• in general Hl! is not Hermitian, and consequently hlt will not be a real function. Thismay not surprise us since it is not the impulse response of a real system but an artificially

    constructed one that only serves as an intermediate to facilitate calculations.

    From Equations (5.17) and (5.18) it is observed that the relation between the output of a

    bandpass filter and the input (mostly a modulated signal) is quite simple. The signals are

    completely determined by their complex envelopes and the characteristic frequency !0.Using the latter two equations the transmission is reduced to the well-known transmission of

    a baseband signal. After transforming the signal and the filter transfer function to equivalent

    baseband quantities the relationship between the output and input is greatly simplified,

    namely a multiplication in the frequency domain or a convolution in the time domain. Once

    the complex envelope of the output signal is known, the output signal itself is recovered

    using Equation (5.7). Of course, using the direct method via Equation (5.14) is always

    allowed and correct, but many times the method based on the equivalent baseband quantities

    is simpler, for instance in the case after the bandpass filtering envelope detection is applied.

    This envelope follows immediately from the complex envelope.

    5.2 QUADRATURE COMPONENTS OF BANDPASS PROCESSES

    Analogously to modulated deterministic signals (as described in Section 5.1), stochastic

    bandpass processes may be described by means of their quadrature components. Consider

    the process

    Nt At cos!0t t 5:19

    with At and t stochastic processes. The quadrature description of this process is readilyfound by rewriting this latter equation by applying a basic trigonometric relation

    Nt At cost cos!0t At sint sin!0t Xt cos!0t Yt sin!0t 5:20

    0 0

    0

    Hl*(0)

    Hl()

    Hl(0)

    0

    Figure 5.3 Construction of the transfer function of the equivalent baseband system

    106 BANDPASS PROCESSES

  • In this expression the quadrature components are defined as

    Xt4 At costYt4 At sint 5:21

    From these equations the processes describing the amplitude and phase of Nt are easilyrecovered:

    At4X2t Y2t

    pt4 arctan Yt

    Xt 5:22

    The processes Xt and Yt are stochastic lowpass processes (or baseband processes), whileEquation (5.20) presents a general description of bandpass processes. In the sequel we will

    derive relations between these lowpass processes Xt and Yt, and the lowpass processeson the one hand and the bandpass process Nt on the other. Those relations refer to meanvalues, correlation functions, spectra, etc., i.e. characteristics that have been introduced in

    previous chapters.

    Once again we assume that the process Nt is wide-sense stationary with a mean value ofzero. A few interesting properties can be stated for such a bandpass process. The properties

    are given below and proved subsequently.

    Properties of bandpass processes

    If Nt is a wide-sense stationary bandpass process with mean value zero and quadraturecomponents Xt and Yt, then Xt and Yt have the following properties:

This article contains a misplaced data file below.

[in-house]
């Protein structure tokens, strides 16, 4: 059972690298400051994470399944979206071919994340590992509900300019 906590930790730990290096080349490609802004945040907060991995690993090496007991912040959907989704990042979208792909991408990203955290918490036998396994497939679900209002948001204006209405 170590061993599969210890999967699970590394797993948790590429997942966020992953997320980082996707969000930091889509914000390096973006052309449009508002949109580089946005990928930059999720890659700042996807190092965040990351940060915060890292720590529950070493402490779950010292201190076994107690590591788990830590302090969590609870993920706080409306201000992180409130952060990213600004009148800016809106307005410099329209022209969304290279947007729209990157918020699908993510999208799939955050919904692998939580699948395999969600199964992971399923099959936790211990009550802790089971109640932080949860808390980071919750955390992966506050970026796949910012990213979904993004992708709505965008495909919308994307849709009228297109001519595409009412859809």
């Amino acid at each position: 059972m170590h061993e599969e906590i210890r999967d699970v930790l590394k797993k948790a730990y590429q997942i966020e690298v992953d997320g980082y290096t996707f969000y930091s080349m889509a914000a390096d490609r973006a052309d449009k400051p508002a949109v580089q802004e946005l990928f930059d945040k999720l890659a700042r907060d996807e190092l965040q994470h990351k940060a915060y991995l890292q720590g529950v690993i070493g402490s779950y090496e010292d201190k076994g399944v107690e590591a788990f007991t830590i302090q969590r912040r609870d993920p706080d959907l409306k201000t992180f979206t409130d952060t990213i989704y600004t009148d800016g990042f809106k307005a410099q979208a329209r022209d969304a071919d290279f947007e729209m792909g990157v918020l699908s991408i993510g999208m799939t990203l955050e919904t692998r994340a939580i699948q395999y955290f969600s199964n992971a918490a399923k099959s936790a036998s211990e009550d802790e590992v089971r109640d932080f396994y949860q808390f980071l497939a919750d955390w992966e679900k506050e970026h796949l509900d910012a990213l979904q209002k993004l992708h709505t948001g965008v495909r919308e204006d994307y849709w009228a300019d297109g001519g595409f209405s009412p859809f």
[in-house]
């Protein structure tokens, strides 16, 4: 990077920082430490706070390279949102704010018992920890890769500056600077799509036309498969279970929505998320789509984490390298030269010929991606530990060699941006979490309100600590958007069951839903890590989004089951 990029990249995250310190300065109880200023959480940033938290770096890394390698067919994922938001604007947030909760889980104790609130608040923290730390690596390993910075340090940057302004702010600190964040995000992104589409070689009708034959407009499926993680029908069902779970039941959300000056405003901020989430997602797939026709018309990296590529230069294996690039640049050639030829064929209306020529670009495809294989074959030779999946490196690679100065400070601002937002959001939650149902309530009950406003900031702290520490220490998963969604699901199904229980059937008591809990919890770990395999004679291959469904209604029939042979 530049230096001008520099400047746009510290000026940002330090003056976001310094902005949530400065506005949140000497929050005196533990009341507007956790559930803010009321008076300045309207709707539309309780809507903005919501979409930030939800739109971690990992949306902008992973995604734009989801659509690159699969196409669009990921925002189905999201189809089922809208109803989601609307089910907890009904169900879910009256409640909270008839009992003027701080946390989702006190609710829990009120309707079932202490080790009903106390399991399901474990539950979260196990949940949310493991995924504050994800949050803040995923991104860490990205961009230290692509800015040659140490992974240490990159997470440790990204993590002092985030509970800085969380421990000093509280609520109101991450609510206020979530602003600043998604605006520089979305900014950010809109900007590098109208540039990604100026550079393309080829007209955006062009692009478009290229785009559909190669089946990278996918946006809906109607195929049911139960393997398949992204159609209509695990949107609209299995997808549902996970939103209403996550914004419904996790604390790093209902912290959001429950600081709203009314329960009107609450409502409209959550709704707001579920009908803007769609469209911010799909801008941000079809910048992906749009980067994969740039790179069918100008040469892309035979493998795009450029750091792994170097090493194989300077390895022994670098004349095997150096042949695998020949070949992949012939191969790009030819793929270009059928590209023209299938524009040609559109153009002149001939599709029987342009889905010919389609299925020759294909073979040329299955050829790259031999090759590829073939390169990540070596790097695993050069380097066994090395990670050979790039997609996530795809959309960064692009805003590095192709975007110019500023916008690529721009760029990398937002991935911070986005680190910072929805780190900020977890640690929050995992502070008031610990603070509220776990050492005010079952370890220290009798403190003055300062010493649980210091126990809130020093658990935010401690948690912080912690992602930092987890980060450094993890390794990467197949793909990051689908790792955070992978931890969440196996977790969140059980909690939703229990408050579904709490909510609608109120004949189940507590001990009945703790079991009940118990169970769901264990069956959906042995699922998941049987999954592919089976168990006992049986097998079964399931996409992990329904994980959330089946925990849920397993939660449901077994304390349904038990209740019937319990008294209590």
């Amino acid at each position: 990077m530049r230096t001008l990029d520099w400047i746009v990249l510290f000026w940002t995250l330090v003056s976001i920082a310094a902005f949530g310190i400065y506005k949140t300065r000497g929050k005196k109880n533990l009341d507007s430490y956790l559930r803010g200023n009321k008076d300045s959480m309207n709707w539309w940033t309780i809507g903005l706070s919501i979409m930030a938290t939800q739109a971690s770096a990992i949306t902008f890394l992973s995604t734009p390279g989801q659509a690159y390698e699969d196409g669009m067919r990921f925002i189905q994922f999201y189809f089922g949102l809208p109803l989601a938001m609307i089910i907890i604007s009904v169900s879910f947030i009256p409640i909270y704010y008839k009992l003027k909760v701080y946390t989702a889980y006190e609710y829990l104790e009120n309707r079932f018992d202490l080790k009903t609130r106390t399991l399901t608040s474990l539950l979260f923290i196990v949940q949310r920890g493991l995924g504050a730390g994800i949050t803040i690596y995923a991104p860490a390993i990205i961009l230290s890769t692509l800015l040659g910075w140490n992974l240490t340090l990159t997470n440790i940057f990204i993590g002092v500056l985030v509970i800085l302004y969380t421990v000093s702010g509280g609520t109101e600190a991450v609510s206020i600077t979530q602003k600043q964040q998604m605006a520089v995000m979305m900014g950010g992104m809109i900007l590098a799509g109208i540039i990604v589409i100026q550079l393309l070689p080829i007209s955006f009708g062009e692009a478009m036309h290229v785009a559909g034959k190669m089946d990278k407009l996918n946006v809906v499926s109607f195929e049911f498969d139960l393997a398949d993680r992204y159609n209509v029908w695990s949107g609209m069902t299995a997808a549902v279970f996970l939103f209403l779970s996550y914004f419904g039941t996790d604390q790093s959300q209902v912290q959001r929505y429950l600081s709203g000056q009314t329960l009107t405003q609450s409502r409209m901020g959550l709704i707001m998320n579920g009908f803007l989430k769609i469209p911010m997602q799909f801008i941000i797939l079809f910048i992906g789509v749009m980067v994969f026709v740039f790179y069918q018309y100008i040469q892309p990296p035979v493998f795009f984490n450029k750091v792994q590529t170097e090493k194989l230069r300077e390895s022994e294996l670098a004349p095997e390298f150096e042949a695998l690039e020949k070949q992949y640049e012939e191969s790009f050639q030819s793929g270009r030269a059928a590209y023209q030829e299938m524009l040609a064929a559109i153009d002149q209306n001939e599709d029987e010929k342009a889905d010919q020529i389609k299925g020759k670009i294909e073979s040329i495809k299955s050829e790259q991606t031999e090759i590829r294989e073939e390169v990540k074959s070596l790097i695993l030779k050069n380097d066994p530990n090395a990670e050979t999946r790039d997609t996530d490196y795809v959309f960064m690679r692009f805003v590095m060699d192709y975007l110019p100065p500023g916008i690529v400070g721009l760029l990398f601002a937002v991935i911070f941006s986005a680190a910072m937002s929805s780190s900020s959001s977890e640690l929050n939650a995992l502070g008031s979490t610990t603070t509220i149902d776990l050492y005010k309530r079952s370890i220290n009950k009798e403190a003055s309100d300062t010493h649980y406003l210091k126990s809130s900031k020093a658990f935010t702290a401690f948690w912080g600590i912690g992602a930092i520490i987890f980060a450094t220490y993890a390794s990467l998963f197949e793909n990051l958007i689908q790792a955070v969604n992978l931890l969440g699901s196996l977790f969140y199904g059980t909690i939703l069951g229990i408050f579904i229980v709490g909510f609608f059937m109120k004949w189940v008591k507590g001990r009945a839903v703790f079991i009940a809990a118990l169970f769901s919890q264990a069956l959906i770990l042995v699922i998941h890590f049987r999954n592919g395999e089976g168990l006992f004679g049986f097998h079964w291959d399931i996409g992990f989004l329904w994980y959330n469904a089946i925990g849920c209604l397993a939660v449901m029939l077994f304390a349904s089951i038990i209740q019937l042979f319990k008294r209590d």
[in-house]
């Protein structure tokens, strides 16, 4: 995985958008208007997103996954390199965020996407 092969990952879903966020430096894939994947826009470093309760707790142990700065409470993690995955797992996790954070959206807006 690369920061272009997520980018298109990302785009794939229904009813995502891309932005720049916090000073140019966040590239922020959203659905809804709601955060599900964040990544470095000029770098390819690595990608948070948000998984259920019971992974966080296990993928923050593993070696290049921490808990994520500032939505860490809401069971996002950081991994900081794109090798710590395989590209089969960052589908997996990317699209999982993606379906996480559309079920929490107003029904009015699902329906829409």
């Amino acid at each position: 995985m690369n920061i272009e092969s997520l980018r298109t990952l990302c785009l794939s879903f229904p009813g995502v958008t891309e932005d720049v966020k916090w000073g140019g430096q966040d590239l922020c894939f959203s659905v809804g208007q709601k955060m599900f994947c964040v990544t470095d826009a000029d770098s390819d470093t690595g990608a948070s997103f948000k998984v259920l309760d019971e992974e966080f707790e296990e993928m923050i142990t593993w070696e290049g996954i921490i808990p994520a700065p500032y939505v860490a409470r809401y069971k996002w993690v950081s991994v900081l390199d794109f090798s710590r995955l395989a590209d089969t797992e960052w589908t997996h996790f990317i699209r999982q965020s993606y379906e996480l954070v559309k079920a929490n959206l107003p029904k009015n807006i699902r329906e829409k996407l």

1. Xt and Ytare jointly wide-sense stationary: 5:232. EXt EYt 0 5:243. EX2t EY2t EN2t 5:254. RXX RYY 5:265. RYX RXY 5:276. RXY0 RYX0 0 5:287. SYY! SXX! 5:298. SXX! LpfSNN! !0 SNN! !0g 5:309. SXY! j LpfSNN! !0 SNN! !0g 5:31

    10. SYX! SXY! 5:32

    In Equations (5.30) and (5.31), Lpfg denotes the lowpass part of the expression in thebraces.

    QUADRATURE COMPONENTS OF BANDPASS PROCESSES 107

  • Proofs of the properties:

    Here we shall briefly prove the properties listed above. A few of them will immediately be

    clear. Expression (5.29) follows directly from Equation (5.26), and Equation (5.32) from

    Equation (5.27). Moreover, using Equation (2.48), Equation (5.28) is a consequence of

    Equation (5.27).

    Invoking the definition of the autocorrelation function, it follows after some manipulation

    from Equation (5.20) that

    RNNt; t 12fRXXt; t RYYt; t cos!0 RXYt; t RYXt; t sin!0 RXXt; t RYYt; t cos!02t RXYt; t RYXt; t sin!02t g 5:33

    Since we assumed that Nt is a wide-sense stationary process, Equation (5.33) has to beindependent of t. Then, from the last term of Equation (5.33) it is concluded that

    RXYt; t RYXt; t 5:34

    and from the last but one term of Equation (5.33)

    RXXt; t RYYt; t 5:35

    Using these results it follows from the first two terms of Equation (5.33) that

    RXXt; t RXX RYY 5:36

    and

    RXYt; t RXY RYX 5:37

    thereby establishing properties 4 and 5. Equation (5.33) can now be rewritten as

    RNN RXX cos!0 RXY sin!0 5:38

    If we substitute 0 in this expression and use Equation (5.26), property 3 follows.The expected value of Nt reads

    ENt EXt cos!0t EYt sin!0t 0 5:39

    This equation is satisfied only if

    EXt EYt 0 5:40

    so that now property 2 has been established. However, this means that now property 1

    has been proved as well, since the mean values of Xt and Yt are independent of t

    108 BANDPASS PROCESSES

  • (property 2) and also the autocorrel...